In this module, you will be introduced to a number of traditional and contemporary costing approaches that increase the visibility of cost and aid decision-making in the supply chain. Financial flows are the basis of trade and supply chain managers need to be as competent in following the financial trail as they are in following the product trail. Business environments today are more turbulent and volatile. Hence, there is greater awareness of the financial dimension on ‘the bottom line’ and a positive cash flow is as important as profit. Totals costs, revenue generation, fixed capital and working capital are the financial issues to be considered when supply chain strategies are created.
This module aims to introduce the concepts and techniques of marketplace dynamics and customer service excellence to demonstrate how channel management approaches are used, designed and optimised. You will be introduced to the concept of servitization and will be able to identify the shift from productization to servitization, the rise of omni chain retailing, impact on logistics, sharing economy and the rise of customer centric supply chains.
This module introduces you to the concept of the circular economy and how it contributes to a more sustainable supply chain. You will be introduced to key aspects of sustainability and climate change and key megatrends impacting the supply chains of the future. Sustainability is a key concern to supply chain managers particularly since the globalisation of supply chains, where economics, ethics and the environment most widely known as the triple bottom line are critical in supply chain decision-making.
This module introduces you to the research methods as applied to project and supply chain management. You will learn to articulate and define management problems and develop an appreciation of the methods and tools to carry out an independent research project and writing up a dissertation.
This module is an independent research project. You may select a topic of their choice related to logistics and Supply Chain management which has to be approved by the Course Director. The project should demonstrate both the technical knowledge that is being acquired throughout this Master’s degree programme, and also the ability to integrate knowledge from different subject areas in order to apply it analytically to a business-related, problem.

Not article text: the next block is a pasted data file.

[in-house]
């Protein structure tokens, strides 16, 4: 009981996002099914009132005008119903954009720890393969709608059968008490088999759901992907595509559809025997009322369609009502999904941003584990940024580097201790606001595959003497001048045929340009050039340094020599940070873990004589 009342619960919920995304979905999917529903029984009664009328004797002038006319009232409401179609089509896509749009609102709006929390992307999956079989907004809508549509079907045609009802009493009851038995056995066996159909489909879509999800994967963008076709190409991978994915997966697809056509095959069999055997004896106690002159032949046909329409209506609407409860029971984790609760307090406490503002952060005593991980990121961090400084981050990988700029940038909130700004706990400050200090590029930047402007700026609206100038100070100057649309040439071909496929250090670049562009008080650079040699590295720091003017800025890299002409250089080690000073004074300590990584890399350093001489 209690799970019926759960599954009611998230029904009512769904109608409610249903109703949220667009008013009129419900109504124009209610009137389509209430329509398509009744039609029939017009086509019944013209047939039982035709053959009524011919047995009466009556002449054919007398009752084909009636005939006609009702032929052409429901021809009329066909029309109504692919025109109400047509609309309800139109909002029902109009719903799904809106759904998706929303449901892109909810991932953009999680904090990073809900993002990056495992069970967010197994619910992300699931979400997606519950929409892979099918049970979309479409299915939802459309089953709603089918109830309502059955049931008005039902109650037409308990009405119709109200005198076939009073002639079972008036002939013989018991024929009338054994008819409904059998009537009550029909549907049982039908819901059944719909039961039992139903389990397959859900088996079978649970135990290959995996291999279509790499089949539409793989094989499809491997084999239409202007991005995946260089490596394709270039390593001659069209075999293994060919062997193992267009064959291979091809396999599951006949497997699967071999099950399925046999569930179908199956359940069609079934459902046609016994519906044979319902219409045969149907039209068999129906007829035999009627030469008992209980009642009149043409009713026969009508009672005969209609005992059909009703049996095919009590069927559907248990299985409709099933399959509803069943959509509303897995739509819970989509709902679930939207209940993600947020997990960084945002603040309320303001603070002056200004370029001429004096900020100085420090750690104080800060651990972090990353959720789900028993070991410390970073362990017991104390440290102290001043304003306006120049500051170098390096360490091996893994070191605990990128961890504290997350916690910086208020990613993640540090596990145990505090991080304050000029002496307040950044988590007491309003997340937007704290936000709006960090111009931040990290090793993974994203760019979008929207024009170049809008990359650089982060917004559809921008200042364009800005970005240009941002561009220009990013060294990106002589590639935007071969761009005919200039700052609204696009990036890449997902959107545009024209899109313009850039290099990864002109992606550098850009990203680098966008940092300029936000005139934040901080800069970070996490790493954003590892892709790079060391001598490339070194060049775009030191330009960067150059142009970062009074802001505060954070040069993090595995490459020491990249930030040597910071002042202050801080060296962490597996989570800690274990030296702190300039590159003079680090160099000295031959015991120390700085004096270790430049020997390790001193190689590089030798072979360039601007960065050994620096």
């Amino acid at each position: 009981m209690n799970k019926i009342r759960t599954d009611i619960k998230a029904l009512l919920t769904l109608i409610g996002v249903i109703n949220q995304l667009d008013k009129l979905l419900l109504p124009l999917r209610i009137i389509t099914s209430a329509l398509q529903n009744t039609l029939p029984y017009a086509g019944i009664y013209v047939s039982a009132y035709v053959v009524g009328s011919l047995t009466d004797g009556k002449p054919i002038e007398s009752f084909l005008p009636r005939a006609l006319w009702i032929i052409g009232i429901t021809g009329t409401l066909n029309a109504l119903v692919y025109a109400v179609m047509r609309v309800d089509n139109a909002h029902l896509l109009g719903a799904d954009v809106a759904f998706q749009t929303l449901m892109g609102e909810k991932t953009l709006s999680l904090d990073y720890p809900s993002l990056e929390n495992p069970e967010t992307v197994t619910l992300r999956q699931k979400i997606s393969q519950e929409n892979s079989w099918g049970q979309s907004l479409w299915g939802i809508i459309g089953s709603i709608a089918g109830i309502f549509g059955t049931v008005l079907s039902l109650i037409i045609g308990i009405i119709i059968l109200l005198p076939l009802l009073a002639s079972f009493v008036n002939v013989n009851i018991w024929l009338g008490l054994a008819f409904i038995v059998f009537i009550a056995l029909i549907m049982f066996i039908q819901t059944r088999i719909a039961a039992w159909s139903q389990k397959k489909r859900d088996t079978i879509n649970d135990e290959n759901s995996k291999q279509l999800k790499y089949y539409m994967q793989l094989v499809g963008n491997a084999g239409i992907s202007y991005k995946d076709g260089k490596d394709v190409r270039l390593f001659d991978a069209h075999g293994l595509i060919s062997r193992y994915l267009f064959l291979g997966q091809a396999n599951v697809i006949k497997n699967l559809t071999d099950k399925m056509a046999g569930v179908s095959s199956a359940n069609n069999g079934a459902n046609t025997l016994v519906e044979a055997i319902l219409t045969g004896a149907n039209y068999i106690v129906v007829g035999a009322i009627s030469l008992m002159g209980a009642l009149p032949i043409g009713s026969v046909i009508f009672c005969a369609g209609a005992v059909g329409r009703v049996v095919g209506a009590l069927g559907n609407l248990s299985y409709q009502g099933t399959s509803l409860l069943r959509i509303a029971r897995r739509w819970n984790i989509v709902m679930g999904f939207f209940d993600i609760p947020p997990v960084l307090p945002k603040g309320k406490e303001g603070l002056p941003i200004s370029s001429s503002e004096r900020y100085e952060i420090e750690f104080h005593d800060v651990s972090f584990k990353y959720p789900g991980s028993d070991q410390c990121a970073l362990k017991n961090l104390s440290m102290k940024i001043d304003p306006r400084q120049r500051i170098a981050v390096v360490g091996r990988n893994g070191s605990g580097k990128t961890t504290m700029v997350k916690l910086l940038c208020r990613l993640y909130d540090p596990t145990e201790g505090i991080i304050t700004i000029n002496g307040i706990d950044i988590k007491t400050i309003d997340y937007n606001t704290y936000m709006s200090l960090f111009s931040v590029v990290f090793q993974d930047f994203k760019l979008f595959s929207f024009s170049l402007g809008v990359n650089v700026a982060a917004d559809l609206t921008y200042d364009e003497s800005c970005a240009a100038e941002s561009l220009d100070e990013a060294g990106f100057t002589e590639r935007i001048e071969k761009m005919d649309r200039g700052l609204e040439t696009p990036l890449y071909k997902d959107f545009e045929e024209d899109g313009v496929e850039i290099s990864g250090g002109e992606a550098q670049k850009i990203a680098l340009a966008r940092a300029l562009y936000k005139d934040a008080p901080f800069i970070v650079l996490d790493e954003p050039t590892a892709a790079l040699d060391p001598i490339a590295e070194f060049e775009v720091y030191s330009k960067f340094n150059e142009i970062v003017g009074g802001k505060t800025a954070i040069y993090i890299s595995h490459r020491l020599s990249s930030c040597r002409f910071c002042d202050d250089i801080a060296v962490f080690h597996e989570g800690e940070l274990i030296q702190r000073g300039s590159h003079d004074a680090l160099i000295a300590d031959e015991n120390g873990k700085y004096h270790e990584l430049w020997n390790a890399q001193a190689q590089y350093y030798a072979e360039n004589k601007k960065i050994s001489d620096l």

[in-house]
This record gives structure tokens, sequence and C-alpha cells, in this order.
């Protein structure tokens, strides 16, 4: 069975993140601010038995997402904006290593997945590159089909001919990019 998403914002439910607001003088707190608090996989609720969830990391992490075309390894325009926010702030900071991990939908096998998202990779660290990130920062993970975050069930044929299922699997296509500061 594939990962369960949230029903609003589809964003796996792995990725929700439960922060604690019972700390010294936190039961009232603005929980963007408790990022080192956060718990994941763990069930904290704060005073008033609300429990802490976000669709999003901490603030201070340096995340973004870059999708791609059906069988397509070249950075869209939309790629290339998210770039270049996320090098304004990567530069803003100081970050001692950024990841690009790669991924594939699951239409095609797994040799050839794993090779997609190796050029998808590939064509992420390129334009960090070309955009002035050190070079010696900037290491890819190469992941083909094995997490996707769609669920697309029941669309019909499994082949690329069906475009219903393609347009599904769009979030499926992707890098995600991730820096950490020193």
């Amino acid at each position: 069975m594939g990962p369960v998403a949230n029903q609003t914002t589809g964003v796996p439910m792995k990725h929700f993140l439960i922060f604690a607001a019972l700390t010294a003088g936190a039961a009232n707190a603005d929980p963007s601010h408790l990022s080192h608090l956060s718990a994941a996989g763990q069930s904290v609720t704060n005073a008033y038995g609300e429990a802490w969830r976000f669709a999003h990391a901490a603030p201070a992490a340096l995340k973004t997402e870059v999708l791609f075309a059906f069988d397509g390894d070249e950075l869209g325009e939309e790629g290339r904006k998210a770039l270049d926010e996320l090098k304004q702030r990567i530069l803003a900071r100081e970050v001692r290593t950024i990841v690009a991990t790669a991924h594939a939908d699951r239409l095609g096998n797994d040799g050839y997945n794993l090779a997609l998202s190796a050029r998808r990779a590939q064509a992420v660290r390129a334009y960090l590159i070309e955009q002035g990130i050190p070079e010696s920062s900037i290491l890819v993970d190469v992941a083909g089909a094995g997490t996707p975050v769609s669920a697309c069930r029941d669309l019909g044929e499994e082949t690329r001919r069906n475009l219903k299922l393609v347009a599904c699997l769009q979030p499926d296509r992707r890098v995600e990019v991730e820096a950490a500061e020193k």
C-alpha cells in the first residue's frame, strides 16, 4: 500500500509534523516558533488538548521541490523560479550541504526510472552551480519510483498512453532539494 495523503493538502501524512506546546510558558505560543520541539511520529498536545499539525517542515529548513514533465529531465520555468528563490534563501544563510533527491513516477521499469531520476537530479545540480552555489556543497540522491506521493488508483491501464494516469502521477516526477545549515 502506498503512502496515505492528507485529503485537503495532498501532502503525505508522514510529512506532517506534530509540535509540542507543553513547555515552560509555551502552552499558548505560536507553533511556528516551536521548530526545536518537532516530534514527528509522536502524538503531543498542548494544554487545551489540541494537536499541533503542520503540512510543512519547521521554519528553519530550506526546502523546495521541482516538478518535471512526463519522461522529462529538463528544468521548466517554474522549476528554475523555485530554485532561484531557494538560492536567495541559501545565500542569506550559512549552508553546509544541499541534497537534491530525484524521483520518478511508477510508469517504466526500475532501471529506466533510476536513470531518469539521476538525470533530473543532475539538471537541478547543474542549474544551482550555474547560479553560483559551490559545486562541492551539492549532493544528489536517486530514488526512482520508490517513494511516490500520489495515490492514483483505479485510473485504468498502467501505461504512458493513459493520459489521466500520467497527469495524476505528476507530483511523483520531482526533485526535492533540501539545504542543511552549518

All modules are core
Teaching & assessment
Over the 12 months of this course, you’ll take seven taught course units, attend various seminars and workshops and complete an independent business research project. And at the end of the year, you will apply the techniques and theories you’ve learned during the taught elements in a Masters level thesis of 10,000–12,000 words on a supply chain related topic. The dissertation will typically consist of a literature review followed by empirical work, involving either qualitative or quantitative research.
You’ll learn from highly experienced practitioners, including input from CEOs and senior executives from international firms across a range of industries. These industry connections have informed the content and design of the course, in a way that will not only build on your existing knowledge and experience but increase your chances of finding employment at a salary level higher than the graduate national average wage in your chosen sector.
Your first degree should be in a relevant subject.
This course requires a UK 2:2 (Honours) or equivalent. Relevant professional qualifications and/or experience in an associated area will also be considered.
International & EU requirements
English language requirements